Buying a fabulous flower arrangement for Mother’s Day can be a costly affair.
But with supermarkets stocking an ever-increasing array of blooms, you don’t have to spend a small fortune to come up with a gift that will make any mother smile.
There’s one problem: how do you turn a simple bouquet into your own dazzling display?
Follow a few guidelines, and add in a few easy-to-find bits from the garden, and it really doesn’t have to be difficult.
Beth Hale and her daughter Elise make a selection of Mother’s Day floral arrangements from variously priced supermarket flowers ranging from £1 daffodil bunches, a £5 bouquet and a £10 bouquet
Flower school owner and author Judith Blacklock, of Judith Blacklock Flowers, says: ‘If you want to have a go and make your own floral arrangements it doesn’t have to be difficult or expensive.
‘Daffodils are so abundant now and you can get ten stems for under a pound. There are many different ways to keep your stems in place using grids, chicken wire or floral foam.
‘If you wish to place the blooms in water, select a vase that is half the height of your stems and they’ll always look great.’
Judith showed Beth Hale and her four-year-old daughter Elise how to take three bunches of Tesco flowers — costing £1, £5 and £10 — and turn them into a beautiful arrangement any mum would be delighted with.
£1: A FOUR-YEAR-OLD CAN DO IT!
YOU WILL NEED: A bunch or two of daffs (they open quickly, so get tight buds if you want a longer-lasting display), an empty two-litre drinks bottle, some thick tape, a rubber band, a length of ivy from the garden and some strips of bark.
STEP ONE: Remove the top third of the bottle using scissors and use tape to cover the sharp edge (especially if small hands are involved).
STEP TWO: Put a rubber band around the middle of your bottle, and carefully slip your strips of bark underneath, overlapping each one as you move around the bottle. You can break off pieces to get the height you want — they don’t have to be equal.
With supermarkets stocking an ever-increasing array of blooms, you don’t have to spend a small fortune to come up with a gift that will make any mother smile
STEP THREE: Take a length of ivy and wrap it round the bottle, covering your elastic band and tucking the ends in to keep it in place.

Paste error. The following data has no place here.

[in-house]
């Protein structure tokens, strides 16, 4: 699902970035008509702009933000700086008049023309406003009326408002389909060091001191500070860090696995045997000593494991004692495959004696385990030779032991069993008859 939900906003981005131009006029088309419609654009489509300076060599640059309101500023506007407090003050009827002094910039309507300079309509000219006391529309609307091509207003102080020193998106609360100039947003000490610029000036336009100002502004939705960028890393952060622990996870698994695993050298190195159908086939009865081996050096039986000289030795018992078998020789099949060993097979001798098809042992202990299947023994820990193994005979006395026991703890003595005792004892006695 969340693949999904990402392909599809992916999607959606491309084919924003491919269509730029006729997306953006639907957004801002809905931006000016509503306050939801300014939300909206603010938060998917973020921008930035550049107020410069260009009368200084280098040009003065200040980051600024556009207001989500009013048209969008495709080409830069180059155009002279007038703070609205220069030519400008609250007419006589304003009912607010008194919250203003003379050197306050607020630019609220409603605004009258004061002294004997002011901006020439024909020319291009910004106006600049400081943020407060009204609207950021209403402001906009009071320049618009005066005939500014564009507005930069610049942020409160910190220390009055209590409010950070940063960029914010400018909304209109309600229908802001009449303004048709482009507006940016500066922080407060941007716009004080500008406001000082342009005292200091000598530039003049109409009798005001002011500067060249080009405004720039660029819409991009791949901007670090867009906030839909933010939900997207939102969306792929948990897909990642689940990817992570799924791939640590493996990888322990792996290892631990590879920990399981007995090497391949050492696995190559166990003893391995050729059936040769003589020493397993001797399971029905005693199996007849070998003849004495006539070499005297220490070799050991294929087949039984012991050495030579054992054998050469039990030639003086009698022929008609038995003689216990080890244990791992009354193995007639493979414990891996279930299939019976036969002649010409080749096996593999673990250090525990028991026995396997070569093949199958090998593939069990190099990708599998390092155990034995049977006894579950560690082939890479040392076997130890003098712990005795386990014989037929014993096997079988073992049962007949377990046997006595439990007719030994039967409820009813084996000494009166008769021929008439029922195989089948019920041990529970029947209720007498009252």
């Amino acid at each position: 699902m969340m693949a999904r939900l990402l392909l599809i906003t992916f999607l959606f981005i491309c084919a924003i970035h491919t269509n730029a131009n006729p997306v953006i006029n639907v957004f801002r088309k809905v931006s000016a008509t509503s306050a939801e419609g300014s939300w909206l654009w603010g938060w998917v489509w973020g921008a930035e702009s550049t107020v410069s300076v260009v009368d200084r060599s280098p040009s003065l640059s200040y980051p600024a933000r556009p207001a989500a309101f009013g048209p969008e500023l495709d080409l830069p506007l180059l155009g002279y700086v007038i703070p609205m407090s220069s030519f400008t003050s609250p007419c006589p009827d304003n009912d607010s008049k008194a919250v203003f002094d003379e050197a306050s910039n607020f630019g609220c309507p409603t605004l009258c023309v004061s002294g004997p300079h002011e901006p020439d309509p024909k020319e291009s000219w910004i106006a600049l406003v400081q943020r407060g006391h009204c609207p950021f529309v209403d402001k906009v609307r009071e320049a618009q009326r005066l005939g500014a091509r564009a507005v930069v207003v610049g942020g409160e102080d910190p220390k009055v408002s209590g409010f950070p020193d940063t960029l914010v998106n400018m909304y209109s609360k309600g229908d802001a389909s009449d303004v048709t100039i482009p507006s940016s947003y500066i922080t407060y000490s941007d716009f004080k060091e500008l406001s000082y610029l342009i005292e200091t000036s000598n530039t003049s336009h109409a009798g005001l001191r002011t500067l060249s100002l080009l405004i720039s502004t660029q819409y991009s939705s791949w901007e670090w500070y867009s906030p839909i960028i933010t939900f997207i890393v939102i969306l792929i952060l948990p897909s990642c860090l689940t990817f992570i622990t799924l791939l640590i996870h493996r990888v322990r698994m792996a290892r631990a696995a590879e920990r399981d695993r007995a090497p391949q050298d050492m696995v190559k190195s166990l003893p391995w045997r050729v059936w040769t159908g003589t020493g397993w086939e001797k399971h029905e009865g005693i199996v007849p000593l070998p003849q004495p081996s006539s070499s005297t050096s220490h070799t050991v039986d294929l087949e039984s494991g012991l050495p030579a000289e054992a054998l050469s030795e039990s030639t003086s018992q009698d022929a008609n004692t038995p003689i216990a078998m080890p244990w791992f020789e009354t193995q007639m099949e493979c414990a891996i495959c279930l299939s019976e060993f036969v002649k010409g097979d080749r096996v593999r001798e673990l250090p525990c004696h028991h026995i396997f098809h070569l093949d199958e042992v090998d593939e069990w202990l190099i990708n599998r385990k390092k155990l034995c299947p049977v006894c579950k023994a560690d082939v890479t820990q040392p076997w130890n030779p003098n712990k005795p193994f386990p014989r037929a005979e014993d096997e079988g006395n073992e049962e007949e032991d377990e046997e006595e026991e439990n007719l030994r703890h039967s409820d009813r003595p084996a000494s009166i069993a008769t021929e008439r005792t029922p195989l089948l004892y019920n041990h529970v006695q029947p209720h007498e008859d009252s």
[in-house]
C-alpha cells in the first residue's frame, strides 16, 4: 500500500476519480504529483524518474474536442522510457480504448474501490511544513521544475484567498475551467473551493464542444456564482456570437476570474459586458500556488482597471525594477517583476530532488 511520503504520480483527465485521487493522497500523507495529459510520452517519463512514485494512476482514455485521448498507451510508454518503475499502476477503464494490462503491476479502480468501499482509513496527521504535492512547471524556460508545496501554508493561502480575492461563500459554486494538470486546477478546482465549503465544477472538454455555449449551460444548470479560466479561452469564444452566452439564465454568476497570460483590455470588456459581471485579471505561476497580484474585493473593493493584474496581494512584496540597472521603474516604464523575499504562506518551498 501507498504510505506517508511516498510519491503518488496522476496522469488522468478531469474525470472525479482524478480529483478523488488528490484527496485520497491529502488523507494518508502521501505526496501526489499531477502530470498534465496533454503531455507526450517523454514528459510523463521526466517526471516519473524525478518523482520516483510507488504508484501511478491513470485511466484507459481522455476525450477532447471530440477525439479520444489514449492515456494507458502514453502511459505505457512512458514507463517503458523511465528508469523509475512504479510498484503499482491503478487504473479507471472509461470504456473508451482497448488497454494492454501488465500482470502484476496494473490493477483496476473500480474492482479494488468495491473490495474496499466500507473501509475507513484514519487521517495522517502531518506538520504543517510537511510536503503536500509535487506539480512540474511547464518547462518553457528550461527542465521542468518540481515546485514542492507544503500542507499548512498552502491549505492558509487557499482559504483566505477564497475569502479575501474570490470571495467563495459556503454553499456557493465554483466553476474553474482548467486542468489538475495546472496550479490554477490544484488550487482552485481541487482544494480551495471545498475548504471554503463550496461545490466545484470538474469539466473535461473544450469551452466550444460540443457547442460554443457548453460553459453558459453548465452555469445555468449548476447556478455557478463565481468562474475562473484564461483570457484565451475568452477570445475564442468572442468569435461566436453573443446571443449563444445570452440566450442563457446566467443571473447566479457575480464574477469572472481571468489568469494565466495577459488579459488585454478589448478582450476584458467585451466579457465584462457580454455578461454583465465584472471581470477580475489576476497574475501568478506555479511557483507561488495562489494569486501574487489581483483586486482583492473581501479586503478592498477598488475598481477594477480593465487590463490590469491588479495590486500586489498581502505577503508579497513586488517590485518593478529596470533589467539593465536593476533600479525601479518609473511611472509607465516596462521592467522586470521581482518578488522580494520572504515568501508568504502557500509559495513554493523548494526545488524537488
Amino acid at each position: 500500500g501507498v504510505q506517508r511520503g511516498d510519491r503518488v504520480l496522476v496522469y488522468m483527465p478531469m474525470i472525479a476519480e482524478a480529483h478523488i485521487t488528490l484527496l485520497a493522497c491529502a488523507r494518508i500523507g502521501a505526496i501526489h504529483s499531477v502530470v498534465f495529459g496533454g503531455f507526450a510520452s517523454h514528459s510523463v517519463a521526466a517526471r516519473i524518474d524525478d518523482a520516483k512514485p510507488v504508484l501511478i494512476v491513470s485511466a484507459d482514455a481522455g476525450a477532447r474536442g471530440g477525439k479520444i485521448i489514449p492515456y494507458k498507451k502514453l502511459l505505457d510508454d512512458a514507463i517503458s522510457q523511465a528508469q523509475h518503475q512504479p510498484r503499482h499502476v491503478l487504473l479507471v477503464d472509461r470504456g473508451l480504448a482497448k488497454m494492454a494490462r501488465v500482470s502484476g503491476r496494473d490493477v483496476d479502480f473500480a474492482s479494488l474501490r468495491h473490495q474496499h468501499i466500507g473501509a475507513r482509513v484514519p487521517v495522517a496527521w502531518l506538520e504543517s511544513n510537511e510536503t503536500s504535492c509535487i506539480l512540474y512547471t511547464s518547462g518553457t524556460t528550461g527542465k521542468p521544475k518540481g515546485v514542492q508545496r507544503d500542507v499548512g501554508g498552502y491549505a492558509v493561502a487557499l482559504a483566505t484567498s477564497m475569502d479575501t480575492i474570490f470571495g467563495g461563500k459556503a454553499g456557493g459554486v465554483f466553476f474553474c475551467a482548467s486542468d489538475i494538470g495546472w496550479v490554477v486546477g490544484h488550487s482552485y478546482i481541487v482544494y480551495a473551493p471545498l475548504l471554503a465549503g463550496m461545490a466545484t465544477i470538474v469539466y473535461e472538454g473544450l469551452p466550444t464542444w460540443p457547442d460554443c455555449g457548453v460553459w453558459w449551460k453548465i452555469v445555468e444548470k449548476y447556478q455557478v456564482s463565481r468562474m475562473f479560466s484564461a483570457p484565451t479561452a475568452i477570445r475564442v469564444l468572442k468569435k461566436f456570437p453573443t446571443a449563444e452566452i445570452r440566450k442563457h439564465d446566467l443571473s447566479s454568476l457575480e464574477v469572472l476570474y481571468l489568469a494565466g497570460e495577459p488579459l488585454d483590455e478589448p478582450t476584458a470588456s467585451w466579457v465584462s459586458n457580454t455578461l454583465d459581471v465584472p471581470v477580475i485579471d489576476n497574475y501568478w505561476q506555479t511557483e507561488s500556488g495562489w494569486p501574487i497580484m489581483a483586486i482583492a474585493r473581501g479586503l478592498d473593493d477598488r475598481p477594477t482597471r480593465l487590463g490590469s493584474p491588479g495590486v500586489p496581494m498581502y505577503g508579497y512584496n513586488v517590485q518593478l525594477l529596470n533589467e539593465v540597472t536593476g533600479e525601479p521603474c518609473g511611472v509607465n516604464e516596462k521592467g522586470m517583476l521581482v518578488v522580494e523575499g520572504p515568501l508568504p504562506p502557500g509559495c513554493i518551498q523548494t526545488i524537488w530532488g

STEP FOUR: Fill with water and slip your daffs in — and voila, a simple golden display!
£5: THIS ONE HAS A MODERN TWIST
YOU WILL NEED: A small mixed bouquet (we used tulips, roses, iris, hyacinth and miniature daffodils), a selection of thick, smooth stems from the garden or some smooth sticks, twine, a straight-sided bowl that is not too tall.
STEP ONE: Take your thick stems or twigs, cut them to the same length (slightly longer than your bowl’s diameter) and bind them using twine or raffia to create an evenly spaced grid.
STEP TWO: Fill the bowl with water and balance your grid on top.
STEP THREE: Take the foliage from your flowers (or garden leaves if you want) and cut so the stems are long enough to poke through the grid and sit in the water, while leaving a layer of leaves on the top (make sure no leaves slip below the grid).
STEP FOUR: Cut the flower stems to the height of the bowl and poke them through the latticework too so they sit among the leaves; add flowers until you are pleased with the result then gently place your arrangement on the table or low sideboard.
£10: A FABULOUS TABLE DISPLAY
YOU WILL NEED: A small trug or basket, a piece of OASIS bio-floral foam (it’s more environmentally friendly than other foam), some garden foliage such as ruscus, heuchera or ivy leaves, lavender or rosemary, any winter-flowering garden blooms such as hellebores and a mixed bouquet containing some large blooms (we used a selection containing chrysanthemum, carnations, roses, lilies and antirrhinum).
Beth Hale (pictured) says follow a few guidelines, and add in a few easy-to-find bits from the garden, and it really doesn’t have to be difficult
STEP ONE: Place a piece of wet OASIS into your trug; it should sit a little higher than the basket (what size you need depends on your trug).
STEP TWO: Use garden foliage — and any foliage from your supermarket bouquet — to create an outline, following the shape of the basket, but being careful not to obscure the handle. Make sure to point your stems towards the centre of the foam. At this stage you should be able to see the foam, but it should no longer dominate.
STEP THREE: Starting with the longer flowers, like the antirrhinum, cut your stems to length and place them at the edges of your display. Fill in with your other flowers, following the shape of the basket. Remember that tight lilies will open wide, so tuck them into the heart of the arrangement; making sure they don’t protrude too much. If you have any delicate blooms in the garden, add them at the end.